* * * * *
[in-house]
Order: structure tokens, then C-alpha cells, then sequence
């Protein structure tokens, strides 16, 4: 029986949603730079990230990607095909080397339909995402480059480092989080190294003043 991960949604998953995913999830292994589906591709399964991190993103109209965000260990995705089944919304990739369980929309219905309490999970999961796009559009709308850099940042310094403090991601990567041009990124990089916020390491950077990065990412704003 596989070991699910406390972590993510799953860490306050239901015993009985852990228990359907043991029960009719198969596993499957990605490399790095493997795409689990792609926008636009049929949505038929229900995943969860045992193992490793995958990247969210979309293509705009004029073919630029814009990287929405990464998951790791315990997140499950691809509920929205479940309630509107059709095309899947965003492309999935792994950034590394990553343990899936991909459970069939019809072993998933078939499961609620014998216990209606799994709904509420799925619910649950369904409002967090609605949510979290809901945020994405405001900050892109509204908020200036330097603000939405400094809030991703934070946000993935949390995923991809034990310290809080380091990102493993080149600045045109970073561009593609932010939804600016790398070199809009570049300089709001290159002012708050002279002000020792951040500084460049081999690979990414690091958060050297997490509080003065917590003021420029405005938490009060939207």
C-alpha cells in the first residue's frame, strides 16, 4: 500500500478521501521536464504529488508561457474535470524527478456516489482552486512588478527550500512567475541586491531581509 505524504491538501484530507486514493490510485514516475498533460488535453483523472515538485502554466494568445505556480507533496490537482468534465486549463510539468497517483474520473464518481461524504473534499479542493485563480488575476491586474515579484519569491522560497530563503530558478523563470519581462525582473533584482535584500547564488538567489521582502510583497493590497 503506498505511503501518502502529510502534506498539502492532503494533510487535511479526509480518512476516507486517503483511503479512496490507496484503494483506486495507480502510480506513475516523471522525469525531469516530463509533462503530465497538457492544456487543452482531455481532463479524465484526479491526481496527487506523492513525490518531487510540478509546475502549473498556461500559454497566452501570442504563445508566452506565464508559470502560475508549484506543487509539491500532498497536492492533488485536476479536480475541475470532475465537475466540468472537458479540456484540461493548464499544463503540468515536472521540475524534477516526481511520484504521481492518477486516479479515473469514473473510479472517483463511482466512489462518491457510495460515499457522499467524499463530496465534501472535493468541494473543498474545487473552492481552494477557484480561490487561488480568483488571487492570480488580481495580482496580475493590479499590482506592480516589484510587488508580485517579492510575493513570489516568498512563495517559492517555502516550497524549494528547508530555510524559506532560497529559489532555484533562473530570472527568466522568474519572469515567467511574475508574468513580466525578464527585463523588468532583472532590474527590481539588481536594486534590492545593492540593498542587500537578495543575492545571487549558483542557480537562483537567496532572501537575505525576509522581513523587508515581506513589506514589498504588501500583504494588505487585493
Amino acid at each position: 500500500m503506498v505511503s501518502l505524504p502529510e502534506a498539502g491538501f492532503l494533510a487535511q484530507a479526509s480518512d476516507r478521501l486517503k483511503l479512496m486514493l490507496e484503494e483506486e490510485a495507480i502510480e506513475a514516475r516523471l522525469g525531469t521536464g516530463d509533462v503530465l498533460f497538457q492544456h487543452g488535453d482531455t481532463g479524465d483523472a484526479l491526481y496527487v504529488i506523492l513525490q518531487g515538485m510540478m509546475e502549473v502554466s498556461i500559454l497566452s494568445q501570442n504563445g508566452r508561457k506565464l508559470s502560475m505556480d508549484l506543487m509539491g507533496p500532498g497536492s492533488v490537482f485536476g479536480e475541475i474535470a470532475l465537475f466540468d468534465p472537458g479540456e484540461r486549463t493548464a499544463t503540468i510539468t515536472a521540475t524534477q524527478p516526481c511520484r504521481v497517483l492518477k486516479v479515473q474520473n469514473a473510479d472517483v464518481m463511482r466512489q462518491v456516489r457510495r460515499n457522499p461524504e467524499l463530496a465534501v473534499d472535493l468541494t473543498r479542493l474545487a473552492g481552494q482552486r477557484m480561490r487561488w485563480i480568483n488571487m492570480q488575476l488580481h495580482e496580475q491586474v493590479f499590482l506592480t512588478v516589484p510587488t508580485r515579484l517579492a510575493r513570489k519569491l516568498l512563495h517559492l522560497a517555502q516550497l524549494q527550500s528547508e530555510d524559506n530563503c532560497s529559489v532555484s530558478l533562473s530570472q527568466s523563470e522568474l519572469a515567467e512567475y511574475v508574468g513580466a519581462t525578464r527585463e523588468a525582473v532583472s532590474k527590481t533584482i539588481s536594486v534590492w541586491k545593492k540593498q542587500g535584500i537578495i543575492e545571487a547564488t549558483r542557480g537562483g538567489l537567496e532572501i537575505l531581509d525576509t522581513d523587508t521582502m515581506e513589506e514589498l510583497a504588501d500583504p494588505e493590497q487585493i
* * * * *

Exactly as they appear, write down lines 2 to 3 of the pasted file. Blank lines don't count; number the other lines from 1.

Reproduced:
Order: structure tokens, then C-alpha cells, then sequence
């Protein structure tokens, strides 16, 4: 029986949603730079990230990607095909080397339909995402480059480092989080190294003043 991960949604998953995913999830292994589906591709399964991190993103109209965000260990995705089944919304990739369980929309219905309490999970999961796009559009709308850099940042310094403090991601990567041009990124990089916020390491950077990065990412704003 596989070991699910406390972590993510799953860490306050239901015993009985852990228990359907043991029960009719198969596993499957990605490399790095493997795409689990792609926008636009049929949505038929229900995943969860045992193992490793995958990247969210979309293509705009004029073919630029814009990287929405990464998951790791315990997140499950691809509920929205479940309630509107059709095309899947965003492309999935792994950034590394990553343990899936991909459970069939019809072993998933078939499961609620014998216990209606799994709904509420799925619910649950369904409002967090609605949510979290809901945020994405405001900050892109509204908020200036330097603000939405400094809030991703934070946000993935949390995923991809034990310290809080380091990102493993080149600045045109970073561009593609932010939804600016790398070199809009570049300089709001290159002012708050002279002000020792951040500084460049081999690979990414690091958060050297997490509080003065917590003021420029405005938490009060939207």